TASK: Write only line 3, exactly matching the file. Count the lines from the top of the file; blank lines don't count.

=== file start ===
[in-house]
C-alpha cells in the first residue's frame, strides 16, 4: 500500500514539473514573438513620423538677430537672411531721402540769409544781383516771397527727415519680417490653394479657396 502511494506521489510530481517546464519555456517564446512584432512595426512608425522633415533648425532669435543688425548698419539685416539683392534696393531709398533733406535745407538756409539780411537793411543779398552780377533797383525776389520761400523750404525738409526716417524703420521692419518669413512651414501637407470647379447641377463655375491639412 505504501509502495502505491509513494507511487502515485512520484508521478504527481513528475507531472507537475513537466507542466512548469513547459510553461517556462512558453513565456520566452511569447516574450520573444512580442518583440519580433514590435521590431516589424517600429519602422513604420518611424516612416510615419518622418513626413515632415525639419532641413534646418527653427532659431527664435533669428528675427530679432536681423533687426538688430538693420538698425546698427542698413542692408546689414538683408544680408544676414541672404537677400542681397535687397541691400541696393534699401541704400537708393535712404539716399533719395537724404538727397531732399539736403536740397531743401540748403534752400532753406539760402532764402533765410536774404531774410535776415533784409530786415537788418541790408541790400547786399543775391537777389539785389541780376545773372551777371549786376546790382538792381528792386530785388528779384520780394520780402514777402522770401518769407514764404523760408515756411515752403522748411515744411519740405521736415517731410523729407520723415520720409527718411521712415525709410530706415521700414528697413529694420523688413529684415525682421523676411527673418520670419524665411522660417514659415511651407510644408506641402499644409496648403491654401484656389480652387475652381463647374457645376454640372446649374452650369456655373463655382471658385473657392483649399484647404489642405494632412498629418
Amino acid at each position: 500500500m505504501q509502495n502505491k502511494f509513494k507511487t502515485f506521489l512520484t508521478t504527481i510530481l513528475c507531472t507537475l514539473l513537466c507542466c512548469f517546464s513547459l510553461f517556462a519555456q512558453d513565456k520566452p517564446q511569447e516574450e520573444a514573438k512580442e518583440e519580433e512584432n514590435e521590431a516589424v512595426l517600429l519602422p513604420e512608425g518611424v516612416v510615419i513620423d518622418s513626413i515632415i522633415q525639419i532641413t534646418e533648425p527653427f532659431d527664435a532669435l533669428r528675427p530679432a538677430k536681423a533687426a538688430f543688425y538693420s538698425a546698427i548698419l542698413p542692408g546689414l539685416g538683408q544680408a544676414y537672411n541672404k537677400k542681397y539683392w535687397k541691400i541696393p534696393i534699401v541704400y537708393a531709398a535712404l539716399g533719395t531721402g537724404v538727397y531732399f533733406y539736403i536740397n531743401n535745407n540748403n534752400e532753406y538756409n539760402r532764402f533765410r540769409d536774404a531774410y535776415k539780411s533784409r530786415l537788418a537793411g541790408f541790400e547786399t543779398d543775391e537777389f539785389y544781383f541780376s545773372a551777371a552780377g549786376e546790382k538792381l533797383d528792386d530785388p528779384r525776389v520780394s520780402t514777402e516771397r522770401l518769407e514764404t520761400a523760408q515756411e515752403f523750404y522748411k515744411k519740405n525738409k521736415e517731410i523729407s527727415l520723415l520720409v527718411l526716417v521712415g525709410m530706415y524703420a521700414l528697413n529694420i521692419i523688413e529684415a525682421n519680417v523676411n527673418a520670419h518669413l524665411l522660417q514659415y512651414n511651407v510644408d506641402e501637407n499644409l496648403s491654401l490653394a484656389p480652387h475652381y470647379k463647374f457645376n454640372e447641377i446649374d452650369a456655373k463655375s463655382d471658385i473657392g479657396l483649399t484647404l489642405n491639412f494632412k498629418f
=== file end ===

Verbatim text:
Amino acid at each position: 500500500m505504501q509502495n502505491k502511494f509513494k507511487t502515485f506521489l512520484t508521478t504527481i510530481l513528475c507531472t507537475l514539473l513537466c507542466c512548469f517546464s513547459l510553461f517556462a519555456q512558453d513565456k520566452p517564446q511569447e516574450e520573444a514573438k512580442e518583440e519580433e512584432n514590435e521590431a516589424v512595426l517600429l519602422p513604420e512608425g518611424v516612416v510615419i513620423d518622418s513626413i515632415i522633415q525639419i532641413t534646418e533648425p527653427f532659431d527664435a532669435l533669428r528675427p530679432a538677430k536681423a533687426a538688430f543688425y538693420s538698425a546698427i548698419l542698413p542692408g546689414l539685416g538683408q544680408a544676414y537672411n541672404k537677400k542681397y539683392w535687397k541691400i541696393p534696393i534699401v541704400y537708393a531709398a535712404l539716399g533719395t531721402g537724404v538727397y531732399f533733406y539736403i536740397n531743401n535745407n540748403n534752400e532753406y538756409n539760402r532764402f533765410r540769409d536774404a531774410y535776415k539780411s533784409r530786415l537788418a537793411g541790408f541790400e547786399t543779398d543775391e537777389f539785389y544781383f541780376s545773372a551777371a552780377g549786376e546790382k538792381l533797383d528792386d530785388p528779384r525776389v520780394s520780402t514777402e516771397r522770401l518769407e514764404t520761400a523760408q515756411e515752403f523750404y522748411k515744411k519740405n525738409k521736415e517731410i523729407s527727415l520723415l520720409v527718411l526716417v521712415g525709410m530706415y524703420a521700414l528697413n529694420i521692419i523688413e529684415a525682421n519680417v523676411n527673418a520670419h518669413l524665411l522660417q514659415y512651414n511651407v510644408d506641402e501637407n499644409l496648403s491654401l490653394a484656389p480652387h475652381y470647379k463647374f457645376n454640372e447641377i446649374d452650369a456655373k463655375s463655382d471658385i473657392g479657396l483649399t484647404l489642405n491639412f494632412k498629418f